Digest>Archives> May/Jun 2019

The Koalas of Cape Otway Lighthouse

By Nathan Smith


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The loveable Koala Bear.
Photo by: Nathan Smith

The Great Ocean Road caps Australia’s southern coast. Curves hug the edge of the sandstone cliffs – cliffs that are still being chiseled away by the ocean. You weave across precarious ledges, drive past raging seas, and dodge kangaroos.

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Looking into the Cape Otway Lighthouse lens.
Photo by: Nathan Smith

Built by soldiers returning from WWI, this scenic road stretches for 150 miles, and it is stunning. However, the most interesting stop is at the Cape Otway Light Station.

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Cape Otway Lighthouse
Photo by: Nathan Smith

The lighthouse was erected in 1848 and is the oldest operating lighthouse in Australia. When the government decided to build it, there was no Great Ocean Road; Cape Otway was deep in the bush.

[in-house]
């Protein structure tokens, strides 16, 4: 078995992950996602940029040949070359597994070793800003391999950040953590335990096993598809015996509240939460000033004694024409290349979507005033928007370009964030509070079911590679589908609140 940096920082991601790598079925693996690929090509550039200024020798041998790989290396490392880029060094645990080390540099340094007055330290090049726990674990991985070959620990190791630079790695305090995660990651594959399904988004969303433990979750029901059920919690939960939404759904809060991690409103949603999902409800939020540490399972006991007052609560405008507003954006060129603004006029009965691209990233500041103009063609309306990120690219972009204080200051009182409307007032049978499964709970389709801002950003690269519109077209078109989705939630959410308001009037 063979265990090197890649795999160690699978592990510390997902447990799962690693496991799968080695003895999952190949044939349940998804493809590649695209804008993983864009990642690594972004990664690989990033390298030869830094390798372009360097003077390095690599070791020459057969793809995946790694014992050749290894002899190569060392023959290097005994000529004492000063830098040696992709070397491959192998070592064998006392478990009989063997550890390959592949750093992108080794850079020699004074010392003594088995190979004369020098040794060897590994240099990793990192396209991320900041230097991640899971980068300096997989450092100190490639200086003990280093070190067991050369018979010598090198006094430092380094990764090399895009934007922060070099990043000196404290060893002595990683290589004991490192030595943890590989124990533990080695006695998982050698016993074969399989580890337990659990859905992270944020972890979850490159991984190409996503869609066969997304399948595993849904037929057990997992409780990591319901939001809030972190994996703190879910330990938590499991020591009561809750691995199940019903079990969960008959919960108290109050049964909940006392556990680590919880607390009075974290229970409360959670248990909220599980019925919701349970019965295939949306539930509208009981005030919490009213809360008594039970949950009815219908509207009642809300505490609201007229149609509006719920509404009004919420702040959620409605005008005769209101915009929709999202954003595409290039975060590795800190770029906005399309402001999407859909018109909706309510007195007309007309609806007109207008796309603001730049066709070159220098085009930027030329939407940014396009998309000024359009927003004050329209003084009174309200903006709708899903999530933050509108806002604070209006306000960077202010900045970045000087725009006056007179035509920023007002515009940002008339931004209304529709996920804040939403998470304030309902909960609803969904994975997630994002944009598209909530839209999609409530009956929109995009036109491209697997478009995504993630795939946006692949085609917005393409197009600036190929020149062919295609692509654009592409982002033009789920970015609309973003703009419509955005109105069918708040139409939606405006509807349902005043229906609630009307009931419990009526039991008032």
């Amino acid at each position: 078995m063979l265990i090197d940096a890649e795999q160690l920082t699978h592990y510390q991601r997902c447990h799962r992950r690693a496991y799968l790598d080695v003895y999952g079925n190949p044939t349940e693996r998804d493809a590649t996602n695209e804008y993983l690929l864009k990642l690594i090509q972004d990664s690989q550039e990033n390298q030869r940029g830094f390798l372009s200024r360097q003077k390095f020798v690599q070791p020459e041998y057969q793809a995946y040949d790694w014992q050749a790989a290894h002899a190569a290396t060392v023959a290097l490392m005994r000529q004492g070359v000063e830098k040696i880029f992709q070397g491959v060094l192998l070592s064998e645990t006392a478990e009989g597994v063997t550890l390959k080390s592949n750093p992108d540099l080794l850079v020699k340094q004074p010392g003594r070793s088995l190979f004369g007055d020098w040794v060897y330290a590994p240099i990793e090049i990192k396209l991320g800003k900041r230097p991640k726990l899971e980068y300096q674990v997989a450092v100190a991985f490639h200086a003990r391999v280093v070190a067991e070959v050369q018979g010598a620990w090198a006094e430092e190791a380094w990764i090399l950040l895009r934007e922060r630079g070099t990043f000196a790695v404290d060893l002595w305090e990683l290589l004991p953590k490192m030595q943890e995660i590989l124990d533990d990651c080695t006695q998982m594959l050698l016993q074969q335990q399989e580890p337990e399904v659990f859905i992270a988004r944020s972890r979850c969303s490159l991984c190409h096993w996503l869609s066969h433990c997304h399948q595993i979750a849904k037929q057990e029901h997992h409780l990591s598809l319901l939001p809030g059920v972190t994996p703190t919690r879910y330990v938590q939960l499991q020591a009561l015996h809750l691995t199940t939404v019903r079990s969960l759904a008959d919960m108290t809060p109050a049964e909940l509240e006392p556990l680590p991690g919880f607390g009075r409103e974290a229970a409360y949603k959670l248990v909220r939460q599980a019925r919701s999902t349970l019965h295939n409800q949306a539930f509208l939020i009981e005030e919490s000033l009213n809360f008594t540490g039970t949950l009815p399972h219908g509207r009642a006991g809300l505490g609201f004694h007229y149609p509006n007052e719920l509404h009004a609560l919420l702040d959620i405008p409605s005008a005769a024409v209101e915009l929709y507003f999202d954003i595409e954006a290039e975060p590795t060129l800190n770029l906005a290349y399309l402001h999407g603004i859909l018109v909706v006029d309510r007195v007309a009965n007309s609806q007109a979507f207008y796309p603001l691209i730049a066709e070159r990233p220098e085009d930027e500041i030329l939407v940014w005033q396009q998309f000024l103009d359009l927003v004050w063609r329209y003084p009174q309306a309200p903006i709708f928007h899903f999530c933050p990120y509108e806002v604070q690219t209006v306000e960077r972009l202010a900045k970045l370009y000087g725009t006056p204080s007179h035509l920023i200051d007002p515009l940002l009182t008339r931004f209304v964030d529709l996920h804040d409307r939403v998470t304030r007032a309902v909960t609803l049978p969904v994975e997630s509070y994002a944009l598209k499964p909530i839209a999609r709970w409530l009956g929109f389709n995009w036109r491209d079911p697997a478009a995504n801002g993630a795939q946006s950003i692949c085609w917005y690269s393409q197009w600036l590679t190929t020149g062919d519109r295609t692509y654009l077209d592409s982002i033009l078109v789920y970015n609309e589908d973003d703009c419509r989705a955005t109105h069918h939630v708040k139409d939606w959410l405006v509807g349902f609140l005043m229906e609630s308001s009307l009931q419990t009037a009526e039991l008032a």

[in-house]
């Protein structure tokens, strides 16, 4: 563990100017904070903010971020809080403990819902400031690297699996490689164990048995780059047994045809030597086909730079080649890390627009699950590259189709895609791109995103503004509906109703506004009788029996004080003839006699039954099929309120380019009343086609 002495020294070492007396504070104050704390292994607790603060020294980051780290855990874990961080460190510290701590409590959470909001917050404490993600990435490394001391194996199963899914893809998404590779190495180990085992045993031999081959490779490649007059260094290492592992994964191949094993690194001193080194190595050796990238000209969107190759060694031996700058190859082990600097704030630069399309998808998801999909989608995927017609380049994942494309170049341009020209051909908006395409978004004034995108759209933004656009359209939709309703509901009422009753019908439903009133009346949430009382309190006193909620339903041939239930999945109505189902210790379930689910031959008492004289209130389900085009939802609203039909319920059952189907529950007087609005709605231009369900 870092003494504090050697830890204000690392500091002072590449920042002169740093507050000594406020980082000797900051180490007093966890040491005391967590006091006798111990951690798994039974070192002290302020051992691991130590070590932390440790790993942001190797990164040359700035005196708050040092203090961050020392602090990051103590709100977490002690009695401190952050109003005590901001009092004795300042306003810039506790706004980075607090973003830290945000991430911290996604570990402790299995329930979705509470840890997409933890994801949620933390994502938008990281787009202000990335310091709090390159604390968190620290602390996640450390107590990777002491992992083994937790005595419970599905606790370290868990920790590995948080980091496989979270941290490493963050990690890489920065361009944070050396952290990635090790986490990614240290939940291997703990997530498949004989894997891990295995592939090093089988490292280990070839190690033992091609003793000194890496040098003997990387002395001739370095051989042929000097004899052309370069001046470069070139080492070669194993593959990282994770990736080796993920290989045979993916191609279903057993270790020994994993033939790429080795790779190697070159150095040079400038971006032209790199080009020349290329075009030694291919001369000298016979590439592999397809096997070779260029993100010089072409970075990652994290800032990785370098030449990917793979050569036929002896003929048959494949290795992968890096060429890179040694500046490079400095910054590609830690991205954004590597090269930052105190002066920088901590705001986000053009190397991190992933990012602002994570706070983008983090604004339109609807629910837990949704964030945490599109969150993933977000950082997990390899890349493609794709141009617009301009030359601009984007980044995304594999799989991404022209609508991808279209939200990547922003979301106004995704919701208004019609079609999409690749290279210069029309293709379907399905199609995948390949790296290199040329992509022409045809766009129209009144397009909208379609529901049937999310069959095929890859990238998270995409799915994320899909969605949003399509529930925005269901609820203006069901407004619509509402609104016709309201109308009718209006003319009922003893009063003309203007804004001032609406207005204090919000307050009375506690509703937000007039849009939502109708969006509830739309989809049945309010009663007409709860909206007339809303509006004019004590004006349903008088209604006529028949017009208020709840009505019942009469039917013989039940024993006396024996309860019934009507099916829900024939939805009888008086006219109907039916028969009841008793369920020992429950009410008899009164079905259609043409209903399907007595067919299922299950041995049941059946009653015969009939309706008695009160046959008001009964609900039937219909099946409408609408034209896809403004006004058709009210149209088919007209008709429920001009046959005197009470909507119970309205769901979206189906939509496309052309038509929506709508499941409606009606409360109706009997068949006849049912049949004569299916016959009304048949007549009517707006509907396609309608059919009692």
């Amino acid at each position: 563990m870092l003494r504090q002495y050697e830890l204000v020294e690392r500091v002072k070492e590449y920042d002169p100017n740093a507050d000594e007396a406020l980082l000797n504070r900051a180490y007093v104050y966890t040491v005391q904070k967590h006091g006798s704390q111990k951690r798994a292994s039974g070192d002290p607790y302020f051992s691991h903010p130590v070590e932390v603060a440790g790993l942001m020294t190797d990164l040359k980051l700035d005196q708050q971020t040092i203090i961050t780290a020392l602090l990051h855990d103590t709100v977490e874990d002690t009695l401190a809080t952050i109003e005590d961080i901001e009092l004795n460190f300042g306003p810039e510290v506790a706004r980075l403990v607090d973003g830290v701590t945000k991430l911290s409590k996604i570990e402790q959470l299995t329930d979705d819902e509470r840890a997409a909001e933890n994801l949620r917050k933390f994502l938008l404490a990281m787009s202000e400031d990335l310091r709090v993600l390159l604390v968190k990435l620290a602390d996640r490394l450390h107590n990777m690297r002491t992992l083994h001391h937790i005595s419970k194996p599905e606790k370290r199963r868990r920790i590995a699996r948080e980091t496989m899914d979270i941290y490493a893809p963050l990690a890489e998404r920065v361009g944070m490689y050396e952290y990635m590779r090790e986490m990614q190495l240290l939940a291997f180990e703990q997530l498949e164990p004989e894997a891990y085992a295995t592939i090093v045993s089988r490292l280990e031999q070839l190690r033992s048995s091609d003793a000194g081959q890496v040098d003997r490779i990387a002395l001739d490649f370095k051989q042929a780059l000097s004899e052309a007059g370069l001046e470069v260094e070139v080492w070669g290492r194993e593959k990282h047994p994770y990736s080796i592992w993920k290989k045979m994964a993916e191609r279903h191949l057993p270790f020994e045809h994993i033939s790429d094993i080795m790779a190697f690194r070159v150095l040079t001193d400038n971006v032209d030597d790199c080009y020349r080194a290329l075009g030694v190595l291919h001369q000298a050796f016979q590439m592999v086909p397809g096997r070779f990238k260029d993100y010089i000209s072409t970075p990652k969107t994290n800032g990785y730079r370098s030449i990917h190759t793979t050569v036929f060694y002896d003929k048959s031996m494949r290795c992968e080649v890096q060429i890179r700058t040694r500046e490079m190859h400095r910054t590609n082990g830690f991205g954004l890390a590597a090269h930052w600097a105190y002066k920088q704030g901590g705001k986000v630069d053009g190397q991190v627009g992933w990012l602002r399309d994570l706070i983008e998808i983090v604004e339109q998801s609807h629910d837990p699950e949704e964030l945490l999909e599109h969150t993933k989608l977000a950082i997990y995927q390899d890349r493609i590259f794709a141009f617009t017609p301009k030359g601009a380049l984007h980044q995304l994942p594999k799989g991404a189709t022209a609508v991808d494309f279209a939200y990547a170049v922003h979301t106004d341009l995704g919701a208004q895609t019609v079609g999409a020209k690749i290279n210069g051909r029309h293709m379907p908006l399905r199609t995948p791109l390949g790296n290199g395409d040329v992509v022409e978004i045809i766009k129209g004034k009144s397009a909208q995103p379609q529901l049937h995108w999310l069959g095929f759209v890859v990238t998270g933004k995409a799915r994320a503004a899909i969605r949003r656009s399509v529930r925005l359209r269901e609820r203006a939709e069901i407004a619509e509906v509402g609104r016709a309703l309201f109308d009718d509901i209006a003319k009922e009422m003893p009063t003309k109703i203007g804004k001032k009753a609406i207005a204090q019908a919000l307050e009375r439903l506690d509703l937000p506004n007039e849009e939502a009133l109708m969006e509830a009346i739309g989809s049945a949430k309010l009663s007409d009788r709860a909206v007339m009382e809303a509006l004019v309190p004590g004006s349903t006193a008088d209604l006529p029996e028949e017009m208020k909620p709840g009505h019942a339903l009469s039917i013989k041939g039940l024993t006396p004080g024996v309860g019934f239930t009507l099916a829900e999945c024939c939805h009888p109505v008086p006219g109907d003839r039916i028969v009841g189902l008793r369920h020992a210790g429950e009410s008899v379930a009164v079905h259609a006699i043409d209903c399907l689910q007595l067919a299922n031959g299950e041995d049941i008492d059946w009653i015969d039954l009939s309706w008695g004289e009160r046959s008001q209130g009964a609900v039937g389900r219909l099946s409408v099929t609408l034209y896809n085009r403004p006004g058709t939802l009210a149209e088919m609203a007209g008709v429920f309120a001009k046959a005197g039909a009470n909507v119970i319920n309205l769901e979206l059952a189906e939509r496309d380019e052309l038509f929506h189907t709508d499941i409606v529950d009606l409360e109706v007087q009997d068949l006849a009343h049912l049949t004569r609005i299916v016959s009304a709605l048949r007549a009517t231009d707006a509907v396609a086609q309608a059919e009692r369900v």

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Frolicking kangaroos near Cape Otway Lighthouse.
Photo by: Nathan Smith

The site was too dangerous to reach by sea, hence the need for the road to the lighthouse. So, the workers hacked through the wilderness. Instead of carting in materials, they built Cape Otway Light Station out of stones quarried from Parker River. Despite the newly constructed lighthouse, eight ships met their death under its watch.

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A Koala Bear deep in sleep.
Photo by: Nathan Smith

Cape Otway took on new importance during WWII. In 1940, a German sea-mine sunk the SS City of Rayville—the first American ship so struck in WWII. In response, the Americans built a radar bunker near the lighthouse. The operators were known as“Eyes of the Fighter Sector.” Their goal was to detect further German vessels and to ensure safe passage for Allied craft along Australia’s southern coast.